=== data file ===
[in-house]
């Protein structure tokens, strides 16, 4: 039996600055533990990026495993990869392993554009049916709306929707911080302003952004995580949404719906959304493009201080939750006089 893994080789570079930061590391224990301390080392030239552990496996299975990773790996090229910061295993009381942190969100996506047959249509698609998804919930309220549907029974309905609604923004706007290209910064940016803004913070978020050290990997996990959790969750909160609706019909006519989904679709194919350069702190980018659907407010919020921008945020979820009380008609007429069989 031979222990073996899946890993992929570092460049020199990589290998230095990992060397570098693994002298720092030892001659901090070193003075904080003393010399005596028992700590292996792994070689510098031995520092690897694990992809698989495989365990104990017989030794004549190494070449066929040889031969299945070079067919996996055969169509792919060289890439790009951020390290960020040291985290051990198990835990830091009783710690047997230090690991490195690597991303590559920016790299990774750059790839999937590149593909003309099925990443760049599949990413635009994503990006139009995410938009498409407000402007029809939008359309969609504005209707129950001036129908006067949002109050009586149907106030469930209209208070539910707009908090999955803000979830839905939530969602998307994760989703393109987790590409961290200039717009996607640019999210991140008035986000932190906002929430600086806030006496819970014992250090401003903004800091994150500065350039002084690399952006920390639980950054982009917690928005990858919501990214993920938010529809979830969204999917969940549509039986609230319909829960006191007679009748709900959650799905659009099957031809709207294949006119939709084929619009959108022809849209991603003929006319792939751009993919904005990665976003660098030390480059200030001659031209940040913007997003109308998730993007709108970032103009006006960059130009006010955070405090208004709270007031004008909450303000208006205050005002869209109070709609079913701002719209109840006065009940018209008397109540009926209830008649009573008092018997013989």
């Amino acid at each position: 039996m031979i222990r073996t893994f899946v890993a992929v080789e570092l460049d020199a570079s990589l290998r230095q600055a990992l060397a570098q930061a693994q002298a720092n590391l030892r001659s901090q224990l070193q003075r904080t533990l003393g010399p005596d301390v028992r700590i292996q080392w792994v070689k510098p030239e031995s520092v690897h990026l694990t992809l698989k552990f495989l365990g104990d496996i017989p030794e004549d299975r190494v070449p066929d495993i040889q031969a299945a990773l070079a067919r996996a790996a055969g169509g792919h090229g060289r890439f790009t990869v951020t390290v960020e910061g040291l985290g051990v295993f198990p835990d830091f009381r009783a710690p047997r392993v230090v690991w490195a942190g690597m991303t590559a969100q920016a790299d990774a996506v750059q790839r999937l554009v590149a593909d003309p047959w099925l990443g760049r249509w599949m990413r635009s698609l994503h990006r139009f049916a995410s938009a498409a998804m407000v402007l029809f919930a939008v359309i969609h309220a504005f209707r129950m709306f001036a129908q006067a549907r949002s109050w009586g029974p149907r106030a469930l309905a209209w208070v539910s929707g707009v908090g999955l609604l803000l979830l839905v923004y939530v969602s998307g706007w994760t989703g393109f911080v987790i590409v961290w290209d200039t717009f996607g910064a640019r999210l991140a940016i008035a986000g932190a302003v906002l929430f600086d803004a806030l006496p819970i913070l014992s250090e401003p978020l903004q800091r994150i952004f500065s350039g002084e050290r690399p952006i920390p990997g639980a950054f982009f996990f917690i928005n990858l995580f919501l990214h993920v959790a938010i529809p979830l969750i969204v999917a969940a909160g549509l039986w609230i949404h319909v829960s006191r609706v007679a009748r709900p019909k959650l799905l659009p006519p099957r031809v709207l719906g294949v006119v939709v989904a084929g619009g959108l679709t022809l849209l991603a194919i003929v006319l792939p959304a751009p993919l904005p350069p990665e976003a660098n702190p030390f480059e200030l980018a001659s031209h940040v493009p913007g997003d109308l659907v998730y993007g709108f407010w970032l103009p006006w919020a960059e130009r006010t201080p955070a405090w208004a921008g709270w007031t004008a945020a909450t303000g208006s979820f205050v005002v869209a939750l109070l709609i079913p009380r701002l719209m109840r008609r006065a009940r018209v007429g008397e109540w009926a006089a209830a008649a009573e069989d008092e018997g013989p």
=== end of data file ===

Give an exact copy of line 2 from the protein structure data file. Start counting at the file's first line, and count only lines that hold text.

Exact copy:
């Protein structure tokens, strides 16, 4: 039996600055533990990026495993990869392993554009049916709306929707911080302003952004995580949404719906959304493009201080939750006089 893994080789570079930061590391224990301390080392030239552990496996299975990773790996090229910061295993009381942190969100996506047959249509698609998804919930309220549907029974309905609604923004706007290209910064940016803004913070978020050290990997996990959790969750909160609706019909006519989904679709194919350069702190980018659907407010919020921008945020979820009380008609007429069989 031979222990073996899946890993992929570092460049020199990589290998230095990992060397570098693994002298720092030892001659901090070193003075904080003393010399005596028992700590292996792994070689510098031995520092690897694990992809698989495989365990104990017989030794004549190494070449066929040889031969299945070079067919996996055969169509792919060289890439790009951020390290960020040291985290051990198990835990830091009783710690047997230090690991490195690597991303590559920016790299990774750059790839999937590149593909003309099925990443760049599949990413635009994503990006139009995410938009498409407000402007029809939008359309969609504005209707129950001036129908006067949002109050009586149907106030469930209209208070539910707009908090999955803000979830839905939530969602998307994760989703393109987790590409961290200039717009996607640019999210991140008035986000932190906002929430600086806030006496819970014992250090401003903004800091994150500065350039002084690399952006920390639980950054982009917690928005990858919501990214993920938010529809979830969204999917969940549509039986609230319909829960006191007679009748709900959650799905659009099957031809709207294949006119939709084929619009959108022809849209991603003929006319792939751009993919904005990665976003660098030390480059200030001659031209940040913007997003109308998730993007709108970032103009006006960059130009006010955070405090208004709270007031004008909450303000208006205050005002869209109070709609079913701002719209109840006065009940018209008397109540009926209830008649009573008092018997013989």